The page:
One may think that when you are depressed, that it is the only emotion you feel. However, I remember saying through tears of sadness, “It is strange, because I am also so happy. I love him so much.” It is often this paradox that adds confusion as we work through processing our emotions after birth.
2. You feel lonely.
No matter how many friends and family are in your home and no matter how helpful your partner is, you still feel alone. When it is 3:00 am and you are the only one who can feed or soothe your baby, you feel alone. When your partner goes to the grocery store or work, you feel alone. When you are nursing or rocking your baby to sleep in the dark, for the seventh time that day, you feel alone. You are the only one who is a new mom. There is no one else that feels the same as you do. Not even daddy. You are in fact, lonely in this experience. The sense of loneliness was strong for me. I would say, it was the most difficult emotion for me to work through, because it felt somewhat senseless. I had a great village supporting me and loving Luca. I had the most wonderful partner I could have ever dreamed up. Yet, despite it all, I felt lonely.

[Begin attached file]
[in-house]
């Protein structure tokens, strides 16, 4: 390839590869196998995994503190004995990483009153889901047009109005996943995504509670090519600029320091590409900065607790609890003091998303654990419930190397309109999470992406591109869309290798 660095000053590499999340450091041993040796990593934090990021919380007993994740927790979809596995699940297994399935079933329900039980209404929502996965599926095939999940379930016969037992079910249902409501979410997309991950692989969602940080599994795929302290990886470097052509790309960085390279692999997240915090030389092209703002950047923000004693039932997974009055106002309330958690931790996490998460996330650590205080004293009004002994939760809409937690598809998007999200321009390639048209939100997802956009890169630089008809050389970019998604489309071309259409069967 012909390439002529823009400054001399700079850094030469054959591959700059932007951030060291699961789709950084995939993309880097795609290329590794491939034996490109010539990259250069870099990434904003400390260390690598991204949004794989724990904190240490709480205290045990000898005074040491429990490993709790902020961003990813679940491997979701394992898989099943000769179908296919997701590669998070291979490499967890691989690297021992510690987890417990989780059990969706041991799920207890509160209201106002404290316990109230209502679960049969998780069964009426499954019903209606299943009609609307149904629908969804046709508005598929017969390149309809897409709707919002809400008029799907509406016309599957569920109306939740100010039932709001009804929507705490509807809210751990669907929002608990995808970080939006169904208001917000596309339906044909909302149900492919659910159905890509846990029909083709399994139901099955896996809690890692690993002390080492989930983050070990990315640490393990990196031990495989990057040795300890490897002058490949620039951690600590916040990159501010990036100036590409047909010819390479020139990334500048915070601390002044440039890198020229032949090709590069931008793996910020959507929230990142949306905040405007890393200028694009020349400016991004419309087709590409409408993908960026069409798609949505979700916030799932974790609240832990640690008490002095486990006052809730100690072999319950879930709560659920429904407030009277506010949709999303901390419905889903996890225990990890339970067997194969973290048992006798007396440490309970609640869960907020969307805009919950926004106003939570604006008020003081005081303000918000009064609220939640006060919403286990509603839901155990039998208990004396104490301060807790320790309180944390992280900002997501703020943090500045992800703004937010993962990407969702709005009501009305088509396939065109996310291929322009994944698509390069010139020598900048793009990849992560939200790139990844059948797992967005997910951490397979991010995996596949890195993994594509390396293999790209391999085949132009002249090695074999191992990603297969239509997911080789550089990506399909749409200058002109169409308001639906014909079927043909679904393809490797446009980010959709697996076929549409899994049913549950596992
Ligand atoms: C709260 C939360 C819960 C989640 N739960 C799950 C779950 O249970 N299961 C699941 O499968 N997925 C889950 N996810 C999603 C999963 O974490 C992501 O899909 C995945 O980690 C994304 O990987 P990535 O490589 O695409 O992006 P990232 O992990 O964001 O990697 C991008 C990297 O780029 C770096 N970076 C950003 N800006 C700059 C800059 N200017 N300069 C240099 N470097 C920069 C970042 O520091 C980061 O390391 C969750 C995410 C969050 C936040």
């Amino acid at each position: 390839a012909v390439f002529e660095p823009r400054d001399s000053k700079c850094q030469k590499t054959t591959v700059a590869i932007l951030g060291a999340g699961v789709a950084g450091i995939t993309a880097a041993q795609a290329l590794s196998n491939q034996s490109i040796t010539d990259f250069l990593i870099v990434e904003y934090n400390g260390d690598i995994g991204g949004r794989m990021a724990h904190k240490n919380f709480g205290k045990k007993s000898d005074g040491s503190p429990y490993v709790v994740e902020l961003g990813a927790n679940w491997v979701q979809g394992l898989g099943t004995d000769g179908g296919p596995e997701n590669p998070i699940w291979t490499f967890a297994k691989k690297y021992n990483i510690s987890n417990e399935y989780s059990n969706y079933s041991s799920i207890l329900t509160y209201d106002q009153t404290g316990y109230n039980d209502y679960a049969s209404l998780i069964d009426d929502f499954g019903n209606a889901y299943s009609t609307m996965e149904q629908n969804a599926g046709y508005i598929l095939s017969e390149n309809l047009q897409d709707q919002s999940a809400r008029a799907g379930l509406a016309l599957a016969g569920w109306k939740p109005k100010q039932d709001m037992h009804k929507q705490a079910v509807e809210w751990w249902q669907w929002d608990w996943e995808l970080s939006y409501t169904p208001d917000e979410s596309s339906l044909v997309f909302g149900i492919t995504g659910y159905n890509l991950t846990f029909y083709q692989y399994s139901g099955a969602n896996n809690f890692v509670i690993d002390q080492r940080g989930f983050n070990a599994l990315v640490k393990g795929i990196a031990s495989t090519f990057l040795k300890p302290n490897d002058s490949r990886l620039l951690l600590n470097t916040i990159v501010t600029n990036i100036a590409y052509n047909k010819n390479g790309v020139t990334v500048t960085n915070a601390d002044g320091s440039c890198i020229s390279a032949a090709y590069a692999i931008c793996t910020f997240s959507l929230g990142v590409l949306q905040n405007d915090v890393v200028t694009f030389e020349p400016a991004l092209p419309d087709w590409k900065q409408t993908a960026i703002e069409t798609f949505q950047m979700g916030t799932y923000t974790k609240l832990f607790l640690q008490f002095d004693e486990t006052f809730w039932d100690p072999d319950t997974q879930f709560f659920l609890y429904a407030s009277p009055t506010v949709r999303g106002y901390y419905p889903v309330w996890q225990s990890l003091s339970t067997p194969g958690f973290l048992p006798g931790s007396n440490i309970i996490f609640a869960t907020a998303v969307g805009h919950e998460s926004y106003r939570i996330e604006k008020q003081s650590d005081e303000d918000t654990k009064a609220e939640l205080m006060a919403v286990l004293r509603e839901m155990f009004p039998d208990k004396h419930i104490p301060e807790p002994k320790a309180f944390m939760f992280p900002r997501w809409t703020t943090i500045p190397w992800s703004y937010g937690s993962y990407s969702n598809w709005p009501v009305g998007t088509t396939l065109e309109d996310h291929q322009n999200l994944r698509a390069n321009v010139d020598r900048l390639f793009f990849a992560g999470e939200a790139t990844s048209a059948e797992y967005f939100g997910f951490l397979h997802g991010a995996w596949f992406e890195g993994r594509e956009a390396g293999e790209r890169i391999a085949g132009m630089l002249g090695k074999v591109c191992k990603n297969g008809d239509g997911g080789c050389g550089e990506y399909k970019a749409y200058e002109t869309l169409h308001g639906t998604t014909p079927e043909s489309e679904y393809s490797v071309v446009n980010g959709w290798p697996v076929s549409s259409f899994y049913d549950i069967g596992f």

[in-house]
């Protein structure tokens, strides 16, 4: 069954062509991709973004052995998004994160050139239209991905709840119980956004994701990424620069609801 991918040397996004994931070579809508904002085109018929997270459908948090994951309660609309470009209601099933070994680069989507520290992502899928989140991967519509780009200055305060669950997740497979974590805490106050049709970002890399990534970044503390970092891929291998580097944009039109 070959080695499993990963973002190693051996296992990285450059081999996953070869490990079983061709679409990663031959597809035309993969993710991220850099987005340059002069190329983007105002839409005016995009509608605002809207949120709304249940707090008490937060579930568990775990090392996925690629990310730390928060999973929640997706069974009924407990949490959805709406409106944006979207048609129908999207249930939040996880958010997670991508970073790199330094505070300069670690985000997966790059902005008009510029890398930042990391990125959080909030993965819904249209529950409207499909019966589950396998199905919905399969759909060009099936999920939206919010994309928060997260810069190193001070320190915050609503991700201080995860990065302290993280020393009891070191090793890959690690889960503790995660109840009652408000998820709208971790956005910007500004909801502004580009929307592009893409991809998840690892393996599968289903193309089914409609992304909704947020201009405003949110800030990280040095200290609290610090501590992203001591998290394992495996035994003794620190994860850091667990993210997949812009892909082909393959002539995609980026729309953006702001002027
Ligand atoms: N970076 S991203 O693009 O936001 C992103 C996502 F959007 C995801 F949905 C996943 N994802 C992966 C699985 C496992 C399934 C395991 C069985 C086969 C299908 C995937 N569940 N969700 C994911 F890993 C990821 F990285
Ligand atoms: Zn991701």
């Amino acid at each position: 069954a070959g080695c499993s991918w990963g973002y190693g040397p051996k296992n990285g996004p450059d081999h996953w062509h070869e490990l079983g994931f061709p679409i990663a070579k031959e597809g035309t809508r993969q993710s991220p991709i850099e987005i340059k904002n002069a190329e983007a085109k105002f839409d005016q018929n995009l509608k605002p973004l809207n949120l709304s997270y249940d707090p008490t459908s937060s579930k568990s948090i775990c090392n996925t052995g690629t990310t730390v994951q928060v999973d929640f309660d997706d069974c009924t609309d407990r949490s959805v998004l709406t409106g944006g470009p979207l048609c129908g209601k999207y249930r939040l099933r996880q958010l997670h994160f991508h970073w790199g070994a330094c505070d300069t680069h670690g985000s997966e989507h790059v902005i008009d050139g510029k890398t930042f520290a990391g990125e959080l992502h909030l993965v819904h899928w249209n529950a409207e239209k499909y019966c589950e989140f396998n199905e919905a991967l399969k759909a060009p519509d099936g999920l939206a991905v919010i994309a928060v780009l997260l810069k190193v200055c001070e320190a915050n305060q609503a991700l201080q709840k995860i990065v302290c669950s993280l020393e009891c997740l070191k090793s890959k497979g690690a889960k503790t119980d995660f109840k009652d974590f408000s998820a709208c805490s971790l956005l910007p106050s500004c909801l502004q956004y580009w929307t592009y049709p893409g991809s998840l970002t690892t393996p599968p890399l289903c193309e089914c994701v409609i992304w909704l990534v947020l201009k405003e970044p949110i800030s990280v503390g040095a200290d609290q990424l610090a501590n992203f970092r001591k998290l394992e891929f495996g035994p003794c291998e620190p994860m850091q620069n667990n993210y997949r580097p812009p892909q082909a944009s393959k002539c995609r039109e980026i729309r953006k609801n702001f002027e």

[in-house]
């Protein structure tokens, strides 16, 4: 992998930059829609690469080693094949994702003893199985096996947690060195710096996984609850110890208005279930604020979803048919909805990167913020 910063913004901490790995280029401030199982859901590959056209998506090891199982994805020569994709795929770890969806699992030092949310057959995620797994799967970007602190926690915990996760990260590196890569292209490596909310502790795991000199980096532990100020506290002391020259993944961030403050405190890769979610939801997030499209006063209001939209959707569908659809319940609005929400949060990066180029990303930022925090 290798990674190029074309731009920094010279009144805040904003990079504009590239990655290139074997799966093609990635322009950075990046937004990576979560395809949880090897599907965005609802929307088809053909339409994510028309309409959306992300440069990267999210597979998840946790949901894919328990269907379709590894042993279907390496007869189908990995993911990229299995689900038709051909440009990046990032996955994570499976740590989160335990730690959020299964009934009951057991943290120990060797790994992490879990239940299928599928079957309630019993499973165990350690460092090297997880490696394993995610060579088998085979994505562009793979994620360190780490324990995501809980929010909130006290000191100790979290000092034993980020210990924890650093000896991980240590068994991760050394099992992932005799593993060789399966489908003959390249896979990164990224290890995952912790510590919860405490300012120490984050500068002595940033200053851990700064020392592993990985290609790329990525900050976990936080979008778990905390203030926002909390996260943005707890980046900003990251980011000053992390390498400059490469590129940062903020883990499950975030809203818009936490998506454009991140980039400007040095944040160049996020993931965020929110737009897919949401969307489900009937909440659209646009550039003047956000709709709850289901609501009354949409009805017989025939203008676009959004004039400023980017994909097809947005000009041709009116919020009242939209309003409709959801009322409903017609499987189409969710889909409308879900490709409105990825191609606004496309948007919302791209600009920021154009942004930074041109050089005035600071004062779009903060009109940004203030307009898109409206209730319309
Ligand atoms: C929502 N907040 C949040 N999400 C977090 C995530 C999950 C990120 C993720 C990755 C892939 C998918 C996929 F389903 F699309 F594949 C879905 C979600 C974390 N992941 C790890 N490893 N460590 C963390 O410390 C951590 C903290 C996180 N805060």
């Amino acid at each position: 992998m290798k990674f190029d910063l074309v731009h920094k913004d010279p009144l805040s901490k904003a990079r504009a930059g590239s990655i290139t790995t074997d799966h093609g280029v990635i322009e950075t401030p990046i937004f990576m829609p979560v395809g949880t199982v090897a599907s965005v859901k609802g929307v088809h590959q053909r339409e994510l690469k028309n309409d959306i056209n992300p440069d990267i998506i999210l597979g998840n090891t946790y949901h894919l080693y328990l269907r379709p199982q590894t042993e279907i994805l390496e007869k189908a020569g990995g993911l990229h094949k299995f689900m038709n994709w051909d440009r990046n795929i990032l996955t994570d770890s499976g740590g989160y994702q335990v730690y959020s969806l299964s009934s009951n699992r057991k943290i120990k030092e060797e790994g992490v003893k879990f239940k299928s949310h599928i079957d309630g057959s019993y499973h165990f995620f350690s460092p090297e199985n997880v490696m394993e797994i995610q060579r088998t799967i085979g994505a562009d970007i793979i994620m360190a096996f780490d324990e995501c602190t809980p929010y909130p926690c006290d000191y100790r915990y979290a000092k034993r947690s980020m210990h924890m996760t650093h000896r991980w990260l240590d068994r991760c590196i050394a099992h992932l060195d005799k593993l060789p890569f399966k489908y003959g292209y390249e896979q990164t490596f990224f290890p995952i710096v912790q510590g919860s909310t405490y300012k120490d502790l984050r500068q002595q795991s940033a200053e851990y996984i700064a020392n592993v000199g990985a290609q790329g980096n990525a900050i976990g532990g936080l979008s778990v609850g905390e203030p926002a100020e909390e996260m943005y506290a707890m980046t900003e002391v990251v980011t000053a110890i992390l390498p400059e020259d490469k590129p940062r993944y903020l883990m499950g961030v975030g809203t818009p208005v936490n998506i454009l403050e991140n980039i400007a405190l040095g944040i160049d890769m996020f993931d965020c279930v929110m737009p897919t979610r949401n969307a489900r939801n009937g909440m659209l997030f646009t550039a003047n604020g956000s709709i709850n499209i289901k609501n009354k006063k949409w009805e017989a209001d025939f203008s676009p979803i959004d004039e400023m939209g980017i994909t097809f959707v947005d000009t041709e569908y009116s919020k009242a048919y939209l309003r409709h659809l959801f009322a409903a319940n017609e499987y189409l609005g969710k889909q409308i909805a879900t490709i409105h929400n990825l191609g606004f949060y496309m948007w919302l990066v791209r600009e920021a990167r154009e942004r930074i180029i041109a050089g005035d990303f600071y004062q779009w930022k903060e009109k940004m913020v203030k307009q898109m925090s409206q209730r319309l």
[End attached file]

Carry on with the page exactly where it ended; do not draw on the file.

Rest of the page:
3. You begin to resent your partner.
From the smallest things, to the biggest things, you may resent your partner. Your partner can go to work and have a “break”. Your partner can leave the baby for more than three hours at a time without worrying about when the baby is going to want to nurse again. Your partner can somehow, magically, sleep through the baby’s gut-wrenching cries at 4:00 am. Your partner is able to disconnect and relax while you, for some reason, cannot shake this feeling of constant worry and anxiety that you know, you will continue to feel every. single. day. for the rest of your life. Why? Because you are Mom.